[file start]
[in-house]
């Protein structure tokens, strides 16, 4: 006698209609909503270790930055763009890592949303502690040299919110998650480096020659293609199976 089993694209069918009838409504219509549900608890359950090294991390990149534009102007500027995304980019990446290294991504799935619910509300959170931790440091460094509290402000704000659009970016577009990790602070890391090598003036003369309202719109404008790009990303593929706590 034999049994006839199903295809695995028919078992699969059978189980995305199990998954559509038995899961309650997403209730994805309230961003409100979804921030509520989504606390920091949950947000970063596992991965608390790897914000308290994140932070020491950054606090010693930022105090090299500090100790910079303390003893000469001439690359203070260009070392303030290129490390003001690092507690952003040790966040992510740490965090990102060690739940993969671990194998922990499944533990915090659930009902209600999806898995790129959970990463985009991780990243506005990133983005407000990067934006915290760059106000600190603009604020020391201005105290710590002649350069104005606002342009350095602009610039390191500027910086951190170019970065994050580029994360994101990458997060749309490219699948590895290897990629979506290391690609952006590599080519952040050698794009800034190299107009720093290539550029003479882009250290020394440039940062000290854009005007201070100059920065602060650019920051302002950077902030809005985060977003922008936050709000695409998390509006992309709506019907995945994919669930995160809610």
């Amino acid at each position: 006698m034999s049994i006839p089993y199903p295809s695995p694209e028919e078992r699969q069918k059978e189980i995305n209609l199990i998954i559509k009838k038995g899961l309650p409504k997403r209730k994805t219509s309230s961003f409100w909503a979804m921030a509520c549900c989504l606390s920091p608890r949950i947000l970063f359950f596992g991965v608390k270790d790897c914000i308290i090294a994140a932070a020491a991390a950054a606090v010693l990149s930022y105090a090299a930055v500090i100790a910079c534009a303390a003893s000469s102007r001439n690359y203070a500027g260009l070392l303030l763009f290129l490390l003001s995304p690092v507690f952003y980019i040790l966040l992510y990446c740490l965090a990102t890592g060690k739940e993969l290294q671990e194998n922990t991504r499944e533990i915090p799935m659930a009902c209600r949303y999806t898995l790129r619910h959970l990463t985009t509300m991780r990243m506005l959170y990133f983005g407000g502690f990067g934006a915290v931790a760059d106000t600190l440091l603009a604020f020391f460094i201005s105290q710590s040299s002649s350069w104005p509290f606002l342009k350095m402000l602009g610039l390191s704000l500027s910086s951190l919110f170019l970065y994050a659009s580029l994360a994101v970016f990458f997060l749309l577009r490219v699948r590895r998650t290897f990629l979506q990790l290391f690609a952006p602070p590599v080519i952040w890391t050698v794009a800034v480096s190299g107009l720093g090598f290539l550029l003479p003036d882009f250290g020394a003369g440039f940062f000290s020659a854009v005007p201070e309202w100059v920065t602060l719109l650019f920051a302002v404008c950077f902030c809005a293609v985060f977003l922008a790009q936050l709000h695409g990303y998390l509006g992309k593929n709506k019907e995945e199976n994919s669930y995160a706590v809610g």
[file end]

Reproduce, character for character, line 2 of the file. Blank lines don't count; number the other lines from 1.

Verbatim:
């Protein structure tokens, strides 16, 4: 006698209609909503270790930055763009890592949303502690040299919110998650480096020659293609199976 089993694209069918009838409504219509549900608890359950090294991390990149534009102007500027995304980019990446290294991504799935619910509300959170931790440091460094509290402000704000659009970016577009990790602070890391090598003036003369309202719109404008790009990303593929706590 034999049994006839199903295809695995028919078992699969059978189980995305199990998954559509038995899961309650997403209730994805309230961003409100979804921030509520989504606390920091949950947000970063596992991965608390790897914000308290994140932070020491950054606090010693930022105090090299500090100790910079303390003893000469001439690359203070260009070392303030290129490390003001690092507690952003040790966040992510740490965090990102060690739940993969671990194998922990499944533990915090659930009902209600999806898995790129959970990463985009991780990243506005990133983005407000990067934006915290760059106000600190603009604020020391201005105290710590002649350069104005606002342009350095602009610039390191500027910086951190170019970065994050580029994360994101990458997060749309490219699948590895290897990629979506290391690609952006590599080519952040050698794009800034190299107009720093290539550029003479882009250290020394440039940062000290854009005007201070100059920065602060650019920051302002950077902030809005985060977003922008936050709000695409998390509006992309709506019907995945994919669930995160809610």